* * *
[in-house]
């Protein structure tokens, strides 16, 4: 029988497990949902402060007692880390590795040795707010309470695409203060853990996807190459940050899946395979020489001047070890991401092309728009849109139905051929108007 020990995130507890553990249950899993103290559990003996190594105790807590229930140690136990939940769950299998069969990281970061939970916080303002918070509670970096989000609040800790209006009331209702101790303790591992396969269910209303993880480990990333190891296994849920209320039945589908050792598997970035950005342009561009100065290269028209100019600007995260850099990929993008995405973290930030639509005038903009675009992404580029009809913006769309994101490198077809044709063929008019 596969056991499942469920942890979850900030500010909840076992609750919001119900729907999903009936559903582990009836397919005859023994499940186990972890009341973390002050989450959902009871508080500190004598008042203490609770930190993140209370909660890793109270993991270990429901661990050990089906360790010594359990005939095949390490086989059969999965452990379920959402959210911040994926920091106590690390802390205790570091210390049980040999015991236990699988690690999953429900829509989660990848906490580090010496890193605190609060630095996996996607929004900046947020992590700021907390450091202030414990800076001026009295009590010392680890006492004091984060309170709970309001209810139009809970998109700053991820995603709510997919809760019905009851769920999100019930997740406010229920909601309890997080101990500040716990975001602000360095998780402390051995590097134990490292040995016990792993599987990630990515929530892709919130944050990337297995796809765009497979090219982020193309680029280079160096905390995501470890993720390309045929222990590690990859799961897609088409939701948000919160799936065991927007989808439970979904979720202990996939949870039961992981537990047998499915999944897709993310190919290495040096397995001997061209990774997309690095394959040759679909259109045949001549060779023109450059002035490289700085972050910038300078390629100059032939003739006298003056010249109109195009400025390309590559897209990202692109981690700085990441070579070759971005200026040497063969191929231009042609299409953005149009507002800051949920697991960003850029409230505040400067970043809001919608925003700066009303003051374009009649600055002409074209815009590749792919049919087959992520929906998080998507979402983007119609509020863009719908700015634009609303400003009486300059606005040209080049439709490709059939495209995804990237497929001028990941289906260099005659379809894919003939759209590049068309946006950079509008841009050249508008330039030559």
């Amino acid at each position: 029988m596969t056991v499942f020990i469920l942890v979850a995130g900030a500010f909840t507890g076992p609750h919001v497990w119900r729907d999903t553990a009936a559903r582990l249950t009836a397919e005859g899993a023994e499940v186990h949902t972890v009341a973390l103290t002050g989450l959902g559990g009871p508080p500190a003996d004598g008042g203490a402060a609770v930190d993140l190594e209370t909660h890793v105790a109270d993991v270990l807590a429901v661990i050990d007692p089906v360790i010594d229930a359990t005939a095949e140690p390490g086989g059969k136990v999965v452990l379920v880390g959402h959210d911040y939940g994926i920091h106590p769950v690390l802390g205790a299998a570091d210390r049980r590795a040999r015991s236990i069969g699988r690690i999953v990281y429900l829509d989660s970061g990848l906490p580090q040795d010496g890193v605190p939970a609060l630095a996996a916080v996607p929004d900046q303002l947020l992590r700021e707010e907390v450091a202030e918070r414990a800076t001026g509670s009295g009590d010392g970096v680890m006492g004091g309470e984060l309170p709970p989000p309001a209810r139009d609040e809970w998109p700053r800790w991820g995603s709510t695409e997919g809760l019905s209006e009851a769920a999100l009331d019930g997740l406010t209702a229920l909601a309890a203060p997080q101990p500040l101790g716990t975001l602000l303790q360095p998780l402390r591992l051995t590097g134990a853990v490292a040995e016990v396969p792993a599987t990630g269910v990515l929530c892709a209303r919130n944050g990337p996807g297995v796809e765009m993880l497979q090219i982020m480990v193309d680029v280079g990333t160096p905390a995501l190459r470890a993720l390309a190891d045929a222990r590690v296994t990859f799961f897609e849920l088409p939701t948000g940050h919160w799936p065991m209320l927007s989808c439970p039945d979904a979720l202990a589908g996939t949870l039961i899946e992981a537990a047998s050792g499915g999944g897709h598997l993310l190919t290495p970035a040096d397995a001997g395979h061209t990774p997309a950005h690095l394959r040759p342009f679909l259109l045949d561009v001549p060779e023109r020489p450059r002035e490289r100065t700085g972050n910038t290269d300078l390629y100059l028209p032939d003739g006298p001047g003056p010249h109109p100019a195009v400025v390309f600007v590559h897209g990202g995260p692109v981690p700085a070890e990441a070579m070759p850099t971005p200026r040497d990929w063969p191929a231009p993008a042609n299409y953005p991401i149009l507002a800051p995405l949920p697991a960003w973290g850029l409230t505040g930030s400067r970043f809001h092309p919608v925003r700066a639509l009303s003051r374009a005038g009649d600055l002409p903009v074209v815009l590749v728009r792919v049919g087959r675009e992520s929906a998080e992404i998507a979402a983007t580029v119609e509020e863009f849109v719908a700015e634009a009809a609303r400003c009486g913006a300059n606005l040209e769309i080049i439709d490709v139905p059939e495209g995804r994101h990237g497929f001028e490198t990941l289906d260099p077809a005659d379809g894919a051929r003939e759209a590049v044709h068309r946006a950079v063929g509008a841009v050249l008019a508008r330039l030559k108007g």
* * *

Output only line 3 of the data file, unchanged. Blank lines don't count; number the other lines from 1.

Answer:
């Amino acid at each position: 029988m596969t056991v499942f020990i469920l942890v979850a995130g900030a500010f909840t507890g076992p609750h919001v497990w119900r729907d999903t553990a009936a559903r582990l249950t009836a397919e005859g899993a023994e499940v186990h949902t972890v009341a973390l103290t002050g989450l959902g559990g009871p508080p500190a003996d004598g008042g203490a402060a609770v930190d993140l190594e209370t909660h890793v105790a109270d993991v270990l807590a429901v661990i050990d007692p089906v360790i010594d229930a359990t005939a095949e140690p390490g086989g059969k136990v999965v452990l379920v880390g959402h959210d911040y939940g994926i920091h106590p769950v690390l802390g205790a299998a570091d210390r049980r590795a040999r015991s236990i069969g699988r690690i999953v990281y429900l829509d989660s970061g990848l906490p580090q040795d010496g890193v605190p939970a609060l630095a996996a916080v996607p929004d900046q303002l947020l992590r700021e707010e907390v450091a202030e918070r414990a800076t001026g509670s009295g009590d010392g970096v680890m006492g004091g309470e984060l309170p709970p989000p309001a209810r139009d609040e809970w998109p700053r800790w991820g995603s709510t695409e997919g809760l019905s209006e009851a769920a999100l009331d019930g997740l406010t209702a229920l909601a309890a203060p997080q101990p500040l101790g716990t975001l602000l303790q360095p998780l402390r591992l051995t590097g134990a853990v490292a040995e016990v396969p792993a599987t990630g269910v990515l929530c892709a209303r919130n944050g990337p996807g297995v796809e765009m993880l497979q090219i982020m480990v193309d680029v280079g990333t160096p905390a995501l190459r470890a993720l390309a190891d045929a222990r590690v296994t990859f799961f897609e849920l088409p939701t948000g940050h919160w799936p065991m209320l927007s989808c439970p039945d979904a979720l202990a589908g996939t949870l039961i899946e992981a537990a047998s050792g499915g999944g897709h598997l993310l190919t290495p970035a040096d397995a001997g395979h061209t990774p997309a950005h690095l394959r040759p342009f679909l259109l045949d561009v001549p060779e023109r020489p450059r002035e490289r100065t700085g972050n910038t290269d300078l390629y100059l028209p032939d003739g006298p001047g003056p010249h109109p100019a195009v400025v390309f600007v590559h897209g990202g995260p692109v981690p700085a070890e990441a070579m070759p850099t971005p200026r040497d990929w063969p191929a231009p993008a042609n299409y953005p991401i149009l507002a800051p995405l949920p697991a960003w973290g850029l409230t505040g930030s400067r970043f809001h092309p919608v925003r700066a639509l009303s003051r374009a005038g009649d600055l002409p903009v074209v815009l590749v728009r792919v049919g087959r675009e992520s929906a998080e992404i998507a979402a983007t580029v119609e509020e863009f849109v719908a700015e634009a009809a609303r400003c009486g913006a300059n606005l040209e769309i080049i439709d490709v139905p059939e495209g995804r994101h990237g497929f001028e490198t990941l289906d260099p077809a005659d379809g894919a051929r003939e759209a590049v044709h068309r946006a950079v063929g509008a841009v050249l008019a508008r330039l030559k108007g």